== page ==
QuantumIguana's Avatar
 
Posts: 1,884
Karma: 17180000
Join Date: Jan 2012
Device: Kindle Paperwhite 2 gen, Kindle Fire 1st Gen, Kindle Touch
No problem, here's a link to the use of the singular they in Jane Austen's novels:

http://www.crossmyt.com/hc/linghebr/austheir.html

One of the examples from Pride and Prejudice:

"To be sure, you knew no actual good of me -- but nobody thinks of that when they fall in love."

Shakespeare did it too:

http://itre.cis.upenn.edu/~myl/langu...es/002748.html

A Comedy of Errors, Act IV, Scene 3:

There's not a man I meet but doth salute me
As if I were their well-acquainted friend

And the King James Bible does as well:

http://englishbibles.blogspot.com/20...sh-bibles.html

Singular "they" appears with the antecedent "his brother" in some versions of Matt. 18:35:
So lyke wyse shall my hevenly father do vnto you except ye forgeve with youre hertes eache one to his brother their treaspases. (Tyndale, 1526)

So lykewyse, shall my heauenly father do also vnto you, yf ye from your heartes, forgeue not, euery one his brother, their trespasses. (Bishops, 1568)

So likewise shall mine heauenly Father doe vnto you, except ye forgiue from your hearts, eche one to his brother their trespasses. (Geneva, 1587)

So likewise shall my heauenly Father doe also vnto you, if yee from your hearts forgiue not euery one his brother their trespasses. (KJV, 1611)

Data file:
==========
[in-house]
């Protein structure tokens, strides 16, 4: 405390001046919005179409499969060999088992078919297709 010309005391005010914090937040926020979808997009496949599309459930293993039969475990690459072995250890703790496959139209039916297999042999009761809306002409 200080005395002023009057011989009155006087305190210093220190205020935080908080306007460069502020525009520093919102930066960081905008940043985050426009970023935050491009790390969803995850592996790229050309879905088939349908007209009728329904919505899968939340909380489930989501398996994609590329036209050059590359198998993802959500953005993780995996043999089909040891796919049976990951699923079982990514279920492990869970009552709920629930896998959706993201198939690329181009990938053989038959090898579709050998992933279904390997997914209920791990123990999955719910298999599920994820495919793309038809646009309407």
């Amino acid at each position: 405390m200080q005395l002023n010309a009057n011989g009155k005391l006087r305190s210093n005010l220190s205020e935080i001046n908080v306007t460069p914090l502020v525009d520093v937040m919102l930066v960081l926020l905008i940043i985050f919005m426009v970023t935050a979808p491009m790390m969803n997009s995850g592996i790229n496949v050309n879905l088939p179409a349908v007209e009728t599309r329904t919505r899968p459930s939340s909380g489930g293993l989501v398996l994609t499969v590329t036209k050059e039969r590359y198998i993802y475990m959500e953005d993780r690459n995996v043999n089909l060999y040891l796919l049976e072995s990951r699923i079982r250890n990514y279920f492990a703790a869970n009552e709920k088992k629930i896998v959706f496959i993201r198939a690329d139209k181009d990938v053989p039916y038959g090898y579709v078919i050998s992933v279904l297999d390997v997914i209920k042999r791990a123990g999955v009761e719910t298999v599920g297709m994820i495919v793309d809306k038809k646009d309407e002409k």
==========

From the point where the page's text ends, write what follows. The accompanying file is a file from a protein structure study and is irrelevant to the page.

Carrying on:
QuantumIguana is offline   Reply With Quote
Old 08-29-2012, 05:58 PM   #116
frahse
occasional author
frahse ought to be getting tired of karma fortunes by now.frahse ought to be getting tired of karma fortunes by now.frahse ought to be getting tired of karma fortunes by now.frahse ought to be getting tired of karma fortunes by now.frahse ought to be getting tired of karma fortunes by now.frahse ought to be getting tired of karma fortunes by now.frahse ought to be getting tired of karma fortunes by now.frahse ought to be getting tired of karma fortunes by now.frahse ought to be getting tired of karma fortunes by now.frahse ought to be getting tired of karma fortunes by now.frahse ought to be getting tired of karma fortunes by now.